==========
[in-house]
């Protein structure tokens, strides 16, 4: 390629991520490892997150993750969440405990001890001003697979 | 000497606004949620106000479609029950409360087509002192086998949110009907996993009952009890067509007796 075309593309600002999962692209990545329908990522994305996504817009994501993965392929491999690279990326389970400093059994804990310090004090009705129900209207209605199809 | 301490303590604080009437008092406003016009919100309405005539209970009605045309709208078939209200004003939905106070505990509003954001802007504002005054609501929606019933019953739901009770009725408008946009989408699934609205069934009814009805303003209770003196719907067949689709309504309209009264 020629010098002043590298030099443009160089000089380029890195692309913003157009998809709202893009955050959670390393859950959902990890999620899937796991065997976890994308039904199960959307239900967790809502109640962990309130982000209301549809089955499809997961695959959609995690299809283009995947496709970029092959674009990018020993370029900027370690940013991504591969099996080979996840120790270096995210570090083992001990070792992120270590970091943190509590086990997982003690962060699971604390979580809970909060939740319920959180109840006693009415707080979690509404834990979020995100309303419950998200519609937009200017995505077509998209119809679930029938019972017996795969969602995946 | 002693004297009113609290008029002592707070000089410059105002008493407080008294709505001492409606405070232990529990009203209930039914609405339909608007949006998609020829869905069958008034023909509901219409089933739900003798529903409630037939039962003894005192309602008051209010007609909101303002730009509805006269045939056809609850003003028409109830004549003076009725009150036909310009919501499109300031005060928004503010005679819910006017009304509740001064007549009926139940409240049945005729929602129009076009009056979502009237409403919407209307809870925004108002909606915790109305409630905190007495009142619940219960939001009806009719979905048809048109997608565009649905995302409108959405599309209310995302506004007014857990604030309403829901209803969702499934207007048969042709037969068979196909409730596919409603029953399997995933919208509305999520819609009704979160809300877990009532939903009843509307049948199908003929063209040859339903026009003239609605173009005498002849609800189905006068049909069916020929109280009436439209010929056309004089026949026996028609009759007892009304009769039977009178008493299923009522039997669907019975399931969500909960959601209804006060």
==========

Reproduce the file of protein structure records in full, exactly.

[in-house]
């Protein structure tokens, strides 16, 4: 390629991520490892997150993750969440405990001890001003697979 | 000497606004949620106000479609029950409360087509002192086998949110009907996993009952009890067509007796 075309593309600002999962692209990545329908990522994305996504817009994501993965392929491999690279990326389970400093059994804990310090004090009705129900209207209605199809 | 301490303590604080009437008092406003016009919100309405005539209970009605045309709208078939209200004003939905106070505990509003954001802007504002005054609501929606019933019953739901009770009725408008946009989408699934609205069934009814009805303003209770003196719907067949689709309504309209009264 020629010098002043590298030099443009160089000089380029890195692309913003157009998809709202893009955050959670390393859950959902990890999620899937796991065997976890994308039904199960959307239900967790809502109640962990309130982000209301549809089955499809997961695959959609995690299809283009995947496709970029092959674009990018020993370029900027370690940013991504591969099996080979996840120790270096995210570090083992001990070792992120270590970091943190509590086990997982003690962060699971604390979580809970909060939740319920959180109840006693009415707080979690509404834990979020995100309303419950998200519609937009200017995505077509998209119809679930029938019972017996795969969602995946 | 002693004297009113609290008029002592707070000089410059105002008493407080008294709505001492409606405070232990529990009203209930039914609405339909608007949006998609020829869905069958008034023909509901219409089933739900003798529903409630037939039962003894005192309602008051209010007609909101303002730009509805006269045939056809609850003003028409109830004549003076009725009150036909310009919501499109300031005060928004503010005679819910006017009304509740001064007549009926139940409240049945005729929602129009076009009056979502009237409403919407209307809870925004108002909606915790109305409630905190007495009142619940219960939001009806009719979905048809048109997608565009649905995302409108959405599309209310995302506004007014857990604030309403829901209803969702499934207007048969042709037969068979196909409730596919409603029953399997995933919208509305999520819609009704979160809300877990009532939903009843509307049948199908003929063209040859339903026009003239609605173009005498002849609800189905006068049909069916020929109280009436439209010929056309004089026949026996028609009759007892009304009769039977009178008493299923009522039997669907019975399931969500909960959601209804006060």